Supervisor Moral Talk Contagion and Trust-in-Supervisor: Mitigating the Workplace Moral Mum Effect

Alaina Zanin, Ryan S. Bisel, Elissa Adame

Research output: Contribution to journalArticlepeer-review

15 Scopus citations


This message-production experiment demonstrates that supervisors can mitigate the workplace moral mum effect and encourage upward ethical dissent by talking about ethics with subordinates (i.e., moral talk contagion). Working adults (N = 324) were randomly assigned to respond to an unethical request by their supervisor in one of five scenarios that varied by supervisor talk type and trust-in-supervisor or a baseline-control condition. Content and contingency table analyses revealed participants were twice as likely to invoke explicitly moralized upward dissent to an unethical business request from a supervisor when the supervisor was known for describing work situations in ethical terms. In addition, the V-shaped relationship between trust-in-supervisor and upward ethical dissent indicated that participants in the high- and low-trust conditions were twice as likely to engage in upward ethical dissent as those in the baseline-control condition. Implications for theory and practice conclude the essay.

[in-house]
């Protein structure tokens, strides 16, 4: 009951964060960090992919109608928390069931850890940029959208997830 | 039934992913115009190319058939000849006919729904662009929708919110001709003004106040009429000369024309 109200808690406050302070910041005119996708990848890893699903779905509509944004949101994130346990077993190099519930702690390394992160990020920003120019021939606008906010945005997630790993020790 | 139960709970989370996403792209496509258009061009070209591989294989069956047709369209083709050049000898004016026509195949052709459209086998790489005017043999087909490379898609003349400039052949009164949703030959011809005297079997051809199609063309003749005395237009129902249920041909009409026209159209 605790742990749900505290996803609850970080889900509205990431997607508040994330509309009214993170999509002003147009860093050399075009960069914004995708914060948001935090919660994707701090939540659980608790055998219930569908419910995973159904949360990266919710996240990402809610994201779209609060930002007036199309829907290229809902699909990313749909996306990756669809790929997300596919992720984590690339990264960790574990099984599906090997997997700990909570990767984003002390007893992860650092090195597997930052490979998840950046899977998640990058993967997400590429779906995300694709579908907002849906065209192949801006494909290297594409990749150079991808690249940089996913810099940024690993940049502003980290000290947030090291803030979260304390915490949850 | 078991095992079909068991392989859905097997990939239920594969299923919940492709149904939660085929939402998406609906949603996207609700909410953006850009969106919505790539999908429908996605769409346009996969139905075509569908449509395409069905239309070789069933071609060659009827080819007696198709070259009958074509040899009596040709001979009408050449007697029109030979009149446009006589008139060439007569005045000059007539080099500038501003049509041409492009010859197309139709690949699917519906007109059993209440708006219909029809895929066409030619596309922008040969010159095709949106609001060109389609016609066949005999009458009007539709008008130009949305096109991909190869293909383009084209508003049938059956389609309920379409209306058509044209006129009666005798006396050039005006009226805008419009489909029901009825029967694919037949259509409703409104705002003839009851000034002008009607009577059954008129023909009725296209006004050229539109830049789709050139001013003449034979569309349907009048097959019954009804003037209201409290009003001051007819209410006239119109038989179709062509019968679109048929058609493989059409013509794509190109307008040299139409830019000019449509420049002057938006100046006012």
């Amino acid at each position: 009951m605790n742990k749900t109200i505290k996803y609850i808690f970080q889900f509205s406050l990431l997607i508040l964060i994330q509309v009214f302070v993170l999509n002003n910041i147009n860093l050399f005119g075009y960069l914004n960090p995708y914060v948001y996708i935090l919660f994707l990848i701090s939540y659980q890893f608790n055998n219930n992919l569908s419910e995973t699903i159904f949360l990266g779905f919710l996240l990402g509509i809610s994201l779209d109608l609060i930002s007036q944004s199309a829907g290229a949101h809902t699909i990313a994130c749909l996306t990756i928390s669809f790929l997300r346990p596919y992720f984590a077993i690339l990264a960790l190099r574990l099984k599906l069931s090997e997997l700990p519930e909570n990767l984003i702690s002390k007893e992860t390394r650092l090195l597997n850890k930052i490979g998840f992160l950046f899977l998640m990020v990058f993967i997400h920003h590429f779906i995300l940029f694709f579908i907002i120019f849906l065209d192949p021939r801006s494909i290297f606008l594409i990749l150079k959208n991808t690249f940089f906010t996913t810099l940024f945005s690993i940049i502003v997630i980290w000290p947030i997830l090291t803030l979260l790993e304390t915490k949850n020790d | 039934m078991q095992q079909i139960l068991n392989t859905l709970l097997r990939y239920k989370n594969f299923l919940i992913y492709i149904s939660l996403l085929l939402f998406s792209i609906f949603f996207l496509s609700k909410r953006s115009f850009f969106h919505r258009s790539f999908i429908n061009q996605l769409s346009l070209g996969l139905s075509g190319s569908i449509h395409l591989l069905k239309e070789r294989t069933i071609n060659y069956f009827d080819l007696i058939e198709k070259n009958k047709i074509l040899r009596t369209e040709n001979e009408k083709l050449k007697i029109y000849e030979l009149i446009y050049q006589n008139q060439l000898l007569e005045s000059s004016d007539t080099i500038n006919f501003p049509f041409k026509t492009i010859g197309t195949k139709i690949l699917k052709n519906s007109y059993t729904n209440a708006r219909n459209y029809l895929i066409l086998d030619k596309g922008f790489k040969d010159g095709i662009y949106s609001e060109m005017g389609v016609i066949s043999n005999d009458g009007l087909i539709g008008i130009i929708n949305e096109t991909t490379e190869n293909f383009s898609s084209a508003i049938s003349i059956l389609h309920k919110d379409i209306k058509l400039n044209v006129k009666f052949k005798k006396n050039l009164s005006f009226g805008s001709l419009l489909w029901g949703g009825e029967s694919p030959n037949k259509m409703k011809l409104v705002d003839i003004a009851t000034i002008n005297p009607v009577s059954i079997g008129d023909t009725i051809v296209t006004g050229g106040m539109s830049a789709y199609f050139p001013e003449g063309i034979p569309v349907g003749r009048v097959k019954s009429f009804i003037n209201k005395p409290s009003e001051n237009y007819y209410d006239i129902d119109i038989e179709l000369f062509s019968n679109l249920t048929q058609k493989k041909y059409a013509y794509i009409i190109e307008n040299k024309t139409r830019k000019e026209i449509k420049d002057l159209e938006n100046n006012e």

Original languageEnglish (US)
Pages (from-to)147-163
Number of pages17
JournalManagement Communication Quarterly
Issue number2
StatePublished - May 1 2016


  • behavioral ethics
  • moral mum effect
  • organizational dissent
  • trust

ASJC Scopus subject areas

  • Communication
  • Strategy and Management


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